MORGAN, George Gould (1794-1845), of Tredegar, Mon.
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Family and Educationb. 12 July 1794, 2nd s. of Sir Charles Morgan (formerly Gould), 2nd bt.* (d. 1846), and Mary Margaret, da. of Capt. George Stoney, RN; bro. of Charles Morgan Robinson Morgan* and Charles Octavius Swinnerton Morgan†. educ. Westminster. m. 7 July 1824, Eliza Anne, da. of Rev. William Beville of King Street, Portland Square, Mdx., 3da. d.v.p. 25 Aug. 1845.
Ensign 2 Ft. Gds. 1811, lt. and capt. 1815, half-pay 1819.
Sheriff, Herts. 1842-3.
Morgan, an anti-Catholic Tory, had been brought in for Brecon by his father in 1818, when his elder brother Charles stood unsuccessfully for Breconshire. He had supported Lord Liverpool’s administration with Sir Charles, but spoke against the proposed equalization of the coal duties that threatened their vested interests in the Monmouthshire borough of Newport. His brother choosing to remain out of Parliament, he came in again for Brecon in 1820 at a cost of £388 9s.1 Toeing the family line, he divided with ministers against censuring their treatment of Queen Caroline, 6 Feb. 1821, and voted against Catholic relief, 28 Feb. 1821, 30 Apr. 1822, 1 Mar, 21 Apr., 10 May 1825, and parliamentary reform, 20 Feb. 1823. He paired against the malt duty repeal bill, 3 Apr. 1821, divided with government on distress and taxation, 11, 21 Feb. 1822, 20 Feb., 18 Mar. 1823, and against condemning the trial in Demerara of the Methodist missionary John Smith, 11 June 1824. His marriage the following month, against which his father received an anonymous letter of protest, followed closely on the passage of their private estate bill, and the Clarke family’s Brickendonbury property, inherited by his grandmother Jane Morgan in 1792, was thus settled on him and his bride.2 They accompanied Sir Charles to county and borough functions in Brecon in 1825, and Morgan was re-elected with great ceremony in June 1826, returning in September for the assizes and corporation dinner, and to patronize the eisteddfod and races.3 He divided against Catholic relief, 7 Mar. 1827, 12 May 1828, and with the duke of Wellington’s ministry against repealing the Test Acts, 26 Feb., and ordnance reductions, 4 July 1828. Opposing the concession of Catholic emancipation with his father in 1829, he presented and endorsed a hostile petition from Brecon, 3 Mar., and voted or paired against the relief bill, 6, 18, 23, 27, 30 Mar.4 He divided against Lord Blandford’s reform proposals, 18 Feb., and Jewish emancipation, 17 May 1830. Calling for the committal of the administration of justice bill, by which Wales’s separate judicature and courts of great sessions were abolished, 18 June 1830, he declared that he would support any measure he considered ‘favourable to the interests’ of the Principality. At the dissolution the following month he stood down to make way for his brother.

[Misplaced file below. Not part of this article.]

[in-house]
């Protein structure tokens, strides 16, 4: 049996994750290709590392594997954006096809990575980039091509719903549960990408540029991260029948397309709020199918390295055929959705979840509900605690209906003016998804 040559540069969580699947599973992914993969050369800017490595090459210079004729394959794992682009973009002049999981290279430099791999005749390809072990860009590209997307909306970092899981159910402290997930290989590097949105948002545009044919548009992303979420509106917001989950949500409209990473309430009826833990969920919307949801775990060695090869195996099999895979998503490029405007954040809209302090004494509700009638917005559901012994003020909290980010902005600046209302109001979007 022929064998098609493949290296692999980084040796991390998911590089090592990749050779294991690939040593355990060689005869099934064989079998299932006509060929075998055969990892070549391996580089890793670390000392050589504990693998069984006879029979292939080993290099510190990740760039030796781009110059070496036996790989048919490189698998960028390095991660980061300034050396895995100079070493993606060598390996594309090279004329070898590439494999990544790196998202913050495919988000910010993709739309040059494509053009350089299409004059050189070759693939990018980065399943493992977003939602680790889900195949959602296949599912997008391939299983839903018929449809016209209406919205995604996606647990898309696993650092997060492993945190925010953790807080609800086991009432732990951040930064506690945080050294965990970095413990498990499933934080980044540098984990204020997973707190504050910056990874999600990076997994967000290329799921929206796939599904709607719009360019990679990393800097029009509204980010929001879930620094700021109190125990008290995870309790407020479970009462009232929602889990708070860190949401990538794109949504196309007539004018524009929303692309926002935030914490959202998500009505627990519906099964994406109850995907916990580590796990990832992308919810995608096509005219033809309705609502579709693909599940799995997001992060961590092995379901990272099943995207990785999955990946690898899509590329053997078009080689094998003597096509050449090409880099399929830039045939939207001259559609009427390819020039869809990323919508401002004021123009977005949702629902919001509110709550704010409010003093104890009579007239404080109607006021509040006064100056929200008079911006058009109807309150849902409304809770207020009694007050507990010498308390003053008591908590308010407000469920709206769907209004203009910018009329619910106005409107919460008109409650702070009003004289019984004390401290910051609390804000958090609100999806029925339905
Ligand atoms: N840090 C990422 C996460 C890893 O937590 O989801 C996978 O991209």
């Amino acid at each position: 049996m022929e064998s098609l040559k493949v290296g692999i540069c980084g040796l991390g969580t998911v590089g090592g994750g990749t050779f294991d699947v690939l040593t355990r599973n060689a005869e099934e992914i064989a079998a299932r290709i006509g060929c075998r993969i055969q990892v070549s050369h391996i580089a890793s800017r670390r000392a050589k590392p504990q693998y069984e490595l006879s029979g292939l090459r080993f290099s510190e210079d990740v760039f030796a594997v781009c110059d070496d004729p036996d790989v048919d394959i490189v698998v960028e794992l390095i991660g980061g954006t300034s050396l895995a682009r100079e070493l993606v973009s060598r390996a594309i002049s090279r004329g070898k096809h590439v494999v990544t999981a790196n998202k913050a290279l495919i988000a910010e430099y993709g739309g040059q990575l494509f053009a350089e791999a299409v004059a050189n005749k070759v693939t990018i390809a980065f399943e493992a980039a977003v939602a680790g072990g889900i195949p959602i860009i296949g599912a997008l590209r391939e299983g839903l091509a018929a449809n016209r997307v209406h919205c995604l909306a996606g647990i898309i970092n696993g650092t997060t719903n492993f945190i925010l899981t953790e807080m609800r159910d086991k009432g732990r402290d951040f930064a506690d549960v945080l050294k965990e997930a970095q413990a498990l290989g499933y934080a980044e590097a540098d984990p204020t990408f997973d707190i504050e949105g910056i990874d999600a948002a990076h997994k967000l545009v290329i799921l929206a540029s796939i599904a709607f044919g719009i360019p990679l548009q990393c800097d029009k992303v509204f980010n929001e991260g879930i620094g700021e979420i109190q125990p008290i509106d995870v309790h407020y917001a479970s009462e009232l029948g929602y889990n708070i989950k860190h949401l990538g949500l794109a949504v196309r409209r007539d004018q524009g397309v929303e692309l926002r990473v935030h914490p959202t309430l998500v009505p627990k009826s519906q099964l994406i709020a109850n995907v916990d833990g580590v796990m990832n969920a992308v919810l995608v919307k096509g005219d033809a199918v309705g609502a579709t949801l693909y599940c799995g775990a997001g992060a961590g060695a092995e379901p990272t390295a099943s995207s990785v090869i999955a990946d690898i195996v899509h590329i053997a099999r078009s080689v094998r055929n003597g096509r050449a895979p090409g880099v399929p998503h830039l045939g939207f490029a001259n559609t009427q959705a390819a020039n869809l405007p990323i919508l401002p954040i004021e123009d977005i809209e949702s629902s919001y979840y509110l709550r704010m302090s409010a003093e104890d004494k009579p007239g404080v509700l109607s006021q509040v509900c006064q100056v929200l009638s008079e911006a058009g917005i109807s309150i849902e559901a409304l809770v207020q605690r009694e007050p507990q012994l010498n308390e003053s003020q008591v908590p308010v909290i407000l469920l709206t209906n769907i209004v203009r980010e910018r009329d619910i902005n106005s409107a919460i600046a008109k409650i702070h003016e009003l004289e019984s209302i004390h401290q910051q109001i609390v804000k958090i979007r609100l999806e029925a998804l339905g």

Morgan did not stand for Parliament again. In August 1845 he died intestate at Brickendonbury, where he had planted a magnificent avenue of trees known as ‘Morgan’s Walk’. He was buried in the Clarke family vault at All Saints, Hertford. Administration of his personal estate, sworn under £5,000, was granted to his widow, who in 1855 married Captain Claridge, the promoter of hydrotherapy. His nephew the 2nd Baron Tredegar sold Brickendonbury in lots between 1878 and 1883.5